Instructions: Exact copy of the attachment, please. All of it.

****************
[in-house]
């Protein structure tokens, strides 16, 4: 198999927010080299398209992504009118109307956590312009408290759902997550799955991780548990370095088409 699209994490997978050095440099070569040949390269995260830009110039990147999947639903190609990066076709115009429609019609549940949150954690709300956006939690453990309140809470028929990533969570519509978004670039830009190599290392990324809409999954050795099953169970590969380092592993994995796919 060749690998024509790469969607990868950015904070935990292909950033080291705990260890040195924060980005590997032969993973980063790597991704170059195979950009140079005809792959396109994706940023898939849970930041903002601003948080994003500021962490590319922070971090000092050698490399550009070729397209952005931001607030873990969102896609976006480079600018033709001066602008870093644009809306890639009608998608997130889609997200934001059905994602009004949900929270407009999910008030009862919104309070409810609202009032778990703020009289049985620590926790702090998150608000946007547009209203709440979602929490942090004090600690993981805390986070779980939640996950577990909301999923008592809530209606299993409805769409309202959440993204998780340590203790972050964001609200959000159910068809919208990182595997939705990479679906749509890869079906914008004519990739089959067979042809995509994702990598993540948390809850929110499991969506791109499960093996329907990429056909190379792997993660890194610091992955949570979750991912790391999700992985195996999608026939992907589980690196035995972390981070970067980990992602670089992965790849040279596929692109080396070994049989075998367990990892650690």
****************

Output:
[in-house]
């Protein structure tokens, strides 16, 4: 198999927010080299398209992504009118109307956590312009408290759902997550799955991780548990370095088409 699209994490997978050095440099070569040949390269995260830009110039990147999947639903190609990066076709115009429609019609549940949150954690709300956006939690453990309140809470028929990533969570519509978004670039830009190599290392990324809409999954050795099953169970590969380092592993994995796919 060749690998024509790469969607990868950015904070935990292909950033080291705990260890040195924060980005590997032969993973980063790597991704170059195979950009140079005809792959396109994706940023898939849970930041903002601003948080994003500021962490590319922070971090000092050698490399550009070729397209952005931001607030873990969102896609976006480079600018033709001066602008870093644009809306890639009608998608997130889609997200934001059905994602009004949900929270407009999910008030009862919104309070409810609202009032778990703020009289049985620590926790702090998150608000946007547009209203709440979602929490942090004090600690993981805390986070779980939640996950577990909301999923008592809530209606299993409805769409309202959440993204998780340590203790972050964001609200959000159910068809919208990182595997939705990479679906749509890869079906914008004519990739089959067979042809995509994702990598993540948390809850929110499991969506791109499960093996329907990429056909190379792997993660890194610091992955949570979750991912790391999700992985195996999608026939992907589980690196035995972390981070970067980990992602670089992965790849040279596929692109080396070994049989075998367990990892650690």